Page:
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Small press books – Black Pennell Press

May 3, 2008

Once again, Carl at Stainless Steel Droppings has jettisoned me back to another time in my life. I had to search across bookshelves and through boxes, and finally found two volumes I purchased in the 1980’s from The Black Pennell Press. This photo of the last page tells you what makes these particular small press books nonpareil. These limited edition volumes were hand-set, printed on handmade paper, and hand-bound. That means the printer painstakingly, most definitely lovingly, set every single letter and space marker from individual metal letters to print this book, and each page was printed by hand.

In 1439, Johann Gutenberg invented metal, movable type, which greatly simplified the existing method of book production, which was handwritten manuscripts. For the next 500 years, virtually all printed matter was produced on letterpress equipment.

Printing is primarily divided into three main categories depending on whether the image surface that gets inked is indented – engraving, or flat – lithography, or raised – letterpress. In letterpress, the image is raised metal, cast backwards, then inked and pressed onto the paper. If you run your hand over the page, you can feel the indentation of the letters.

To get an idea of the complexity of letterpress printing, watch this short documentary of Firefly Press. You can learn more about the press at Elsa Photos.

Though letterpress is no longer an economically significant segment of the printing market, it continues to live on as the heart and soul of a wonderful world known as the private press movement.

If you are interested in letterpress printing, you can learn everything you need to know from this introduction at Five Roses.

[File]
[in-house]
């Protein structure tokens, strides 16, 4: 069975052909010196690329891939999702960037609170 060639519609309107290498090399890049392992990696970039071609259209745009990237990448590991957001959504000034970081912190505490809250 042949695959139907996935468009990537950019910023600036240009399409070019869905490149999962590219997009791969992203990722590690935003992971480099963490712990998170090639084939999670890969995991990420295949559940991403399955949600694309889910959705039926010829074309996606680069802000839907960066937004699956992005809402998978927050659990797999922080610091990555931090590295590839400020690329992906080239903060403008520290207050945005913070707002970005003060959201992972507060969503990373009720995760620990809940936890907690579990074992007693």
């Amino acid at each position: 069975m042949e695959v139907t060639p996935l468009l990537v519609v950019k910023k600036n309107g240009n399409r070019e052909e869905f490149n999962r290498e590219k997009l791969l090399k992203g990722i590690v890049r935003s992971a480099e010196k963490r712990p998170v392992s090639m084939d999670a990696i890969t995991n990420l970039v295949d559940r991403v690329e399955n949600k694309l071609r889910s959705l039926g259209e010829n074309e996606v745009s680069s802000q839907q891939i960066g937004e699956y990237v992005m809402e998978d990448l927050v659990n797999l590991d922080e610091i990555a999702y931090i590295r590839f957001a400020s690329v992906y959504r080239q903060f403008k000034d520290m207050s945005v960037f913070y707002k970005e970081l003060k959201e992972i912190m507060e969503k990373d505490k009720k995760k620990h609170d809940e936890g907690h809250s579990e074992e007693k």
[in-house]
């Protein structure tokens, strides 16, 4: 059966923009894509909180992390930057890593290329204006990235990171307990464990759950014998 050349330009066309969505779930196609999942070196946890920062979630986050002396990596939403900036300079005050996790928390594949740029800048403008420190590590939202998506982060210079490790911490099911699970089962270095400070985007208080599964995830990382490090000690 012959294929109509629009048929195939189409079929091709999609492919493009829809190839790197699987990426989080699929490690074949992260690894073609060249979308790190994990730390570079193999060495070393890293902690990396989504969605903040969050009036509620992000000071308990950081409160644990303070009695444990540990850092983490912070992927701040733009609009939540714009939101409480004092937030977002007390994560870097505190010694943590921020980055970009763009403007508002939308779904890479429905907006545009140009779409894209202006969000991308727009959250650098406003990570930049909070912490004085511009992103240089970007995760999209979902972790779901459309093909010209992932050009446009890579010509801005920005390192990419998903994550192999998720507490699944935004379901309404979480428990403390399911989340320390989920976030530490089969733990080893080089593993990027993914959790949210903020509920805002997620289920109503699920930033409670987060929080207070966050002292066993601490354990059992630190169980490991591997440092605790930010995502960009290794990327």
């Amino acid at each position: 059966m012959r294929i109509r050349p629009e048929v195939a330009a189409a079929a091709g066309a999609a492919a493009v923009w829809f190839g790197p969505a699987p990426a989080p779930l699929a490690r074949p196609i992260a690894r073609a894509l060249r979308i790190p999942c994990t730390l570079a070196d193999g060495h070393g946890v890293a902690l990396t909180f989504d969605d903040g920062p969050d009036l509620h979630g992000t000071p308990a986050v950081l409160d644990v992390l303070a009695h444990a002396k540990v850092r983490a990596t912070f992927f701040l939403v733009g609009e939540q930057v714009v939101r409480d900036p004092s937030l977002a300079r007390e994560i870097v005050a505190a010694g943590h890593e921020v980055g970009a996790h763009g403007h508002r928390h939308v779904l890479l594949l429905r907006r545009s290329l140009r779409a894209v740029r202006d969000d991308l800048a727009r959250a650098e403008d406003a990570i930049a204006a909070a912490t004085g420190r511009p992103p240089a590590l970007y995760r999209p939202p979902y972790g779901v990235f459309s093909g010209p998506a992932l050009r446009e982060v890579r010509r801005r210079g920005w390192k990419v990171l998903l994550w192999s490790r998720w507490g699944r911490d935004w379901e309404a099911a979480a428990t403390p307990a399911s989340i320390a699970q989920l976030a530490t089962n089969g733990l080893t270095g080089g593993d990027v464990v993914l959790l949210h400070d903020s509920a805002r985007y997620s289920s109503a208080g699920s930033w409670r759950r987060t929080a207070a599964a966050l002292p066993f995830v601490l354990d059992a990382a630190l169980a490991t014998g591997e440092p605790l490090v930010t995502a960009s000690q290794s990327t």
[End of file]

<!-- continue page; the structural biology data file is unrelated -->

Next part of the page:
The Black Pennell Press is located in Greenock, Scotland. It was established in 1982 by Thomas Rae after he retired from other printing business. Thomas Rae also produced books under the Grian-aig Press and the Signet Press names. I scoured the internet, but could find no recent mention of Thomas Rae. I did find a number of his books (just like my books) in university, small press books collections.

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5 Comments leave one →
  1. May 3, 2008 10:35 am

    These are simply glorious …… i love the ink, paper, bindings, endpapers and handmade craftsmanship of books such as these …. and i must admit to a slight tinge of envy …..

    thank you for sharing your treasures with me,

    fondly,
    lady blue

  2. May 4, 2008 4:42 am

    I am always so happy to share books, Lady Blue. It gives me as much satisfaction as sharing my garden; it is such a waste to keep these things just to oneself. And you are correct, these books are beautiful not only to look at, but also to hold. I am pleased Carl reminded me of them, so that I sought them out.

  3. May 5, 2008 2:13 am

    your garden is lovely as well. strangely enough, it is a commonality we share … my original university degree is landscape architecture / garden design ….. my garden has given me many peaceful, calming moments. working in it becomes meditative for me and metaphorical ( a vine choking a tree causing me to consider what in my own life is choking me ..) unfortunately, i have not gardened in a year, and both it and I have suffered ….

    lady blue

  4. May 5, 2008 7:59 pm

    Great post. Those are absolutely beautiful books. I am a big fan of the letterpress. I love seeing posters, etc. created using this equipment. We actually have a letterpress business here in Kansas City, Hammerpress, that offers tours. I really need to get down there this summer and check it out (and buy some merchandise!).

  5. May 7, 2008 4:27 am

    Tours – very cool. The only tours here are of breweries! Thanks for checking out the post.

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